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The images in the Julian Dimock Collection consist of approximately 3400 photographs on glass taken by Julian A. Dimock (1873-1945) in the United States in the early part of the 20th century from about 1904 to 1911. Dimock, who donated the negatives to the Museum in 1920, traveled the Southern states over many years, both alone and with his father, and scientists and guides, such as anthropologist Alanson Skinner, and during Museum funded trips to Southern locations like The Everglades. Carrying heavy and cumbersome photographic equipment over challenging terrain, Dimock trained his lens on the people and landscape of the South. He widely published images and articles in travel journals and guides such as Outing Magazine, and in books he published with his father, Anthony Weston Dimock, such as Florida Enchantments (1908).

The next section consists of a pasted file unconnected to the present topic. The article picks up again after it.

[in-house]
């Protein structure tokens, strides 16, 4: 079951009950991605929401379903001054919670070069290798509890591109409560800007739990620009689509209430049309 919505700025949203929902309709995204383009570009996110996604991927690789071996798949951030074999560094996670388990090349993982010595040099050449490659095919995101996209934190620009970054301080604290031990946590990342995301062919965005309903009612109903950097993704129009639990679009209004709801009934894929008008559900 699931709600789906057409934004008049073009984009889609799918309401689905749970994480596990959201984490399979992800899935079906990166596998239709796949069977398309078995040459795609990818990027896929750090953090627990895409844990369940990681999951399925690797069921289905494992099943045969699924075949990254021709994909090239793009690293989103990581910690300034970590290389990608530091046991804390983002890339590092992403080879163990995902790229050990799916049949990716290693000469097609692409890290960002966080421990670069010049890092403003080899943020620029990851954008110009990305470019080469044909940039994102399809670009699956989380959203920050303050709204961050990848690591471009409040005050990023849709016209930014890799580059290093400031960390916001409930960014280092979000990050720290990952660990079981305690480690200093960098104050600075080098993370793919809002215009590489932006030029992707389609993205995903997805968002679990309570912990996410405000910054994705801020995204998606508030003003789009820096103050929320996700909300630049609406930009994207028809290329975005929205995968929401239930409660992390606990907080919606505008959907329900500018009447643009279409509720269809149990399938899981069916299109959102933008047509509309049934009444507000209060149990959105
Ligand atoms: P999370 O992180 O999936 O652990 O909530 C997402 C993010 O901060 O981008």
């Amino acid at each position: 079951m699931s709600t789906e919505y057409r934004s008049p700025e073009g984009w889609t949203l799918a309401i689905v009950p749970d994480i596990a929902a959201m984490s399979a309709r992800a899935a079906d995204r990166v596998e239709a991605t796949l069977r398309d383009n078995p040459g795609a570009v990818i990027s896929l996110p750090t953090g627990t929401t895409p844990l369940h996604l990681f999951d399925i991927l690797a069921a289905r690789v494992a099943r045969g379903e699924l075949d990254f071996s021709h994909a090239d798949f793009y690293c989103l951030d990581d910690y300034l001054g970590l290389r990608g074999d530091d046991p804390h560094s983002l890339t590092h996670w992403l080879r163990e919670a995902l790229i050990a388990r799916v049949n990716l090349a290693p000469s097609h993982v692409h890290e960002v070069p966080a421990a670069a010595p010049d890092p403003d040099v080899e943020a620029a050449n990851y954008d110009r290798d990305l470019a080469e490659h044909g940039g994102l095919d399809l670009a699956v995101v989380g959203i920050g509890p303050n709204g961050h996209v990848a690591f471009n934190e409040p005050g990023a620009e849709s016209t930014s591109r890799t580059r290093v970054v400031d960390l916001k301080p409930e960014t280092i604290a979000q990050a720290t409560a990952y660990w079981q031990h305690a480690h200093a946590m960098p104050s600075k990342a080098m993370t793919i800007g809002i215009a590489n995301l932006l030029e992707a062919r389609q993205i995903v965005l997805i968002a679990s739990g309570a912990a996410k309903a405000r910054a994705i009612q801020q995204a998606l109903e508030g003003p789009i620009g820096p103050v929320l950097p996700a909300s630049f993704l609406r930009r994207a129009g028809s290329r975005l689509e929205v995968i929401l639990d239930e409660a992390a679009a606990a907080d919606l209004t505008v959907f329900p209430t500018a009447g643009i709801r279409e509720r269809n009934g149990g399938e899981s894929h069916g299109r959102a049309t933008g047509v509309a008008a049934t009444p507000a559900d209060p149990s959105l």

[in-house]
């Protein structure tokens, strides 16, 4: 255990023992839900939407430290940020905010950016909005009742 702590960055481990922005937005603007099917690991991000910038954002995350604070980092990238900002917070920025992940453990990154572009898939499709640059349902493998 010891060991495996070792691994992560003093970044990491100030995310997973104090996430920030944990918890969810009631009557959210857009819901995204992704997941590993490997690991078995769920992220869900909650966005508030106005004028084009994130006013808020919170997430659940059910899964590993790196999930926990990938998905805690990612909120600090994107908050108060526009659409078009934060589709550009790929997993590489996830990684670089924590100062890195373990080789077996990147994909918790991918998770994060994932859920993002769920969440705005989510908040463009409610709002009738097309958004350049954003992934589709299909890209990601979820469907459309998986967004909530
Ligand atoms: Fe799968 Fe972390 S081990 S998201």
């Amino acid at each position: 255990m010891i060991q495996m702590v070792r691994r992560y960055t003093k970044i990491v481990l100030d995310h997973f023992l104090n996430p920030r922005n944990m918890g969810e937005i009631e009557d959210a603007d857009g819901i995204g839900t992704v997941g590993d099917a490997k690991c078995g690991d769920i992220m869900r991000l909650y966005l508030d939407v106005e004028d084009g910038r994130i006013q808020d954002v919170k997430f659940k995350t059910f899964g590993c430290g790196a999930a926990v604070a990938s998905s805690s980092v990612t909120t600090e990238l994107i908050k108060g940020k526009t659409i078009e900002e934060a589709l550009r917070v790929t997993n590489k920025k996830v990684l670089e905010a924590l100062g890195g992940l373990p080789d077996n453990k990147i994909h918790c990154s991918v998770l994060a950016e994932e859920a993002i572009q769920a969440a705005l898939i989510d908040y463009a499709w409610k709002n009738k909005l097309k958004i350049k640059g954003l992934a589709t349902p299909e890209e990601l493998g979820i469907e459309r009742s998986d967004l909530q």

Dimock’s work in the South documents African American communities, both former slaves and descendants of slaves, including many moving portraits of individuals and groups working and living in South Carolina and Alabama. He also took hundreds of photographs of the Seminole Indians of Florida and preserved their glorious traditional dress and customs on film. Dimock is likewise well known for his images of Ellis Island and the poignant circumstances of immigrants of Manhattan’s Lower East Side at the turn of the last century. All of the photographs capture cultures and customs with an exceptional compassion and with the beauty and sensitivity Julian Dimock is known for.